A good poem not only tells a story or describes a feeling, it also has to touch our hearts through a kind of music. And like good music, it must have rhythm.
Do you remember playing jump rope and chanting special rhymes to help you jump in time with the slap of the rope? Here’s one of my favorites:
Jump rope, jump rope, will I miss?
Jump rope, jump rope, just watch this!
Jump rope songs are made up to follow the same rhythm as the turning rope and this little song does it beautifully. Can’t you picture the rope turning? Do you hear it slap the ground? The rhythm of the poem is caused by the repetition of the words jump rope. This technique of repeating the beginnings of lines is an important poetic tool called Anaphora. Anaphoric lines can be one of the least difficult ways of making a poem have “rhythm” or music.
Here’s another example of anaphoric lines from a traditional jump rope rhyme. Notice how easy it is to picture the turning rhythm of the rope as you say the lines out-loud:
My boyfriend gave me peaches,
My boyfriend gave me pears,
My boyfriend gave me fifty cents
And kissed me on the stairs.
I gave him back his peaches,
I gave him back his pears,
I gave him back his fifty cents
Clapping games, like jump rope, also use songs with anaphoric lines to create rhythm. Some of you may know this game, which uses the anaphoric phrases “pease porridge’’ and “some like it.” The phrases are each said three times, setting up a rhythm that allows each player to clap in rhythmic patterns.
Pease porridge hot, pease porridge cold,
Pease porridge in the pot, nine days old;
Some like it hot, some like it cold,
Some like it in the pot, nine days old.
Because the use of anaphora repeats the same words, it automatically sets up a regular rhythm for the song or poem. The poet doesn’t need to do anything more to create rhythm. Anaphora alone sets up its own beat or pulse. Notice how in this piece of Out of the Cradle Endlessly Rocking, by the poet Walt Whitman, the anaphoric phrase “out of the” sets up a rhythm that is like that of a rocking cradle.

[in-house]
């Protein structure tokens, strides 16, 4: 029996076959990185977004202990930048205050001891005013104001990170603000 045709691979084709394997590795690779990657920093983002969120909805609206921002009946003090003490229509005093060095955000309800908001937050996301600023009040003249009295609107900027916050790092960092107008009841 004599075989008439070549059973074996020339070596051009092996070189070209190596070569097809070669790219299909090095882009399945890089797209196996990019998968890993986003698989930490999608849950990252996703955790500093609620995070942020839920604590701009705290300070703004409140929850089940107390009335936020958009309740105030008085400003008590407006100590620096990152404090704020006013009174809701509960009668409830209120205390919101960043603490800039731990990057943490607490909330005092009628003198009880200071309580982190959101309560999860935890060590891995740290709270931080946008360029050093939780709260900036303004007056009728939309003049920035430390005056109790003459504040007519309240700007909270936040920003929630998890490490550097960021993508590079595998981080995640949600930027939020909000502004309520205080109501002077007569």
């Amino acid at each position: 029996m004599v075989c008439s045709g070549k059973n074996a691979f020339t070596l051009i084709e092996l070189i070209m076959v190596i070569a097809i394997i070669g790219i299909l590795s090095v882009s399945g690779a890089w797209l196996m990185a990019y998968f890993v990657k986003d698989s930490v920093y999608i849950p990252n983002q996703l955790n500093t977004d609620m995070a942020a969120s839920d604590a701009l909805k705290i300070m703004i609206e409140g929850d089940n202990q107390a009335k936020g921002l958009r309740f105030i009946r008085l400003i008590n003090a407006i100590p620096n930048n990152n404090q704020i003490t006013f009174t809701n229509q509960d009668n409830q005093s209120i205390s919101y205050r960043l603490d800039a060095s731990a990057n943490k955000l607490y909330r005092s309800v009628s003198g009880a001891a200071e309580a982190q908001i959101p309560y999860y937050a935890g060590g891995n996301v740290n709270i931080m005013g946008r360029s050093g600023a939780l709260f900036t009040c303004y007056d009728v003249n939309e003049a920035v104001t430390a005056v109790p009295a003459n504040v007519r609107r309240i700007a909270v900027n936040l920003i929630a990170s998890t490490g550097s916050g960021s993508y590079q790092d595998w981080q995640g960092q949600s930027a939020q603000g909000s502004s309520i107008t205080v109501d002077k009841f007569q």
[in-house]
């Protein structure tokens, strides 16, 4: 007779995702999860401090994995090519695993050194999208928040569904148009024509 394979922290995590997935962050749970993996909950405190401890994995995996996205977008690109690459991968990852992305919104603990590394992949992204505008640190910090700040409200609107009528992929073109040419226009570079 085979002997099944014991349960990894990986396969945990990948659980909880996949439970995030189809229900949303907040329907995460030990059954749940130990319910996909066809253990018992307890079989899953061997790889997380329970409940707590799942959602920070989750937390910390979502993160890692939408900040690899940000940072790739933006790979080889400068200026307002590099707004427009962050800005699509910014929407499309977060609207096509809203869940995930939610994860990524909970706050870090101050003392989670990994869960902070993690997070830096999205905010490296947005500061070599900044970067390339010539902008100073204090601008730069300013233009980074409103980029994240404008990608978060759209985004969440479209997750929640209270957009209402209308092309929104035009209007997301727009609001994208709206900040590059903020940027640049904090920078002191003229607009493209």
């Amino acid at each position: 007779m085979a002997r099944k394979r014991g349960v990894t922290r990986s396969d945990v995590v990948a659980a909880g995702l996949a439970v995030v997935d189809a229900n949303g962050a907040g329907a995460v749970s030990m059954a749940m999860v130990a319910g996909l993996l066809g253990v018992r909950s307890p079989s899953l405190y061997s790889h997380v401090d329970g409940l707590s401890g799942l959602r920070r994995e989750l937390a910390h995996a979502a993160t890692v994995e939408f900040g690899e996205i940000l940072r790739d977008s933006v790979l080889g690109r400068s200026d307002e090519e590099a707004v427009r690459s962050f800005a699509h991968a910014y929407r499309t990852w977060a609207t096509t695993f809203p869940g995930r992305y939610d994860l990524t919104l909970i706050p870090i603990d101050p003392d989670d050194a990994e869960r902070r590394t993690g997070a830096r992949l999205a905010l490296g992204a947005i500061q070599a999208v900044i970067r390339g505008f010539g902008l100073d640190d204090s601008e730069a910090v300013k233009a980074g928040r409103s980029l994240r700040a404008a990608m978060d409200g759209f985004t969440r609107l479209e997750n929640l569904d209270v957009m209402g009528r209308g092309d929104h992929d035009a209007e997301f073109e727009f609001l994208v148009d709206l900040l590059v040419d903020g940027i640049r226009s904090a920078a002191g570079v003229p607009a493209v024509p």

Out of the cradle endlessly rocking
Out of the mocking-bird’s throat, the musical shuttle,
Out of the Ninth-month midnight,
Over the sterile sands, and the fields beyond, where
the child, leaving his bed, wander’d alone bare-
Anaphora is pretty easy-peasy, right? Just pick a word or phrase to begin each line of your poem and then repeat! So, now that we all know what anaphora is, it is time to practice writing an anaphoric poem. One such poem that is fun to try is called “A Mistake Poem” It is a poem in written in couplets that uses the repeating phrases of “I went to the” and “I made a mistake.” Here is an example:
My Mixed Up Monday
I went to the kitchen to get a drink
I made a mistake and broke the sink.
I went to the park to play some ball
I made a mistake that made me fall.
I went to the sub shop to get something to eat
I made a mistake and spilled food on my feet.
I went to my bedroom to go to bed
I made a mistake and banged my poor head.
As always, Magic Dragon loves to read the poems you write. So, send in your best anaphoric poems and we might even publish them.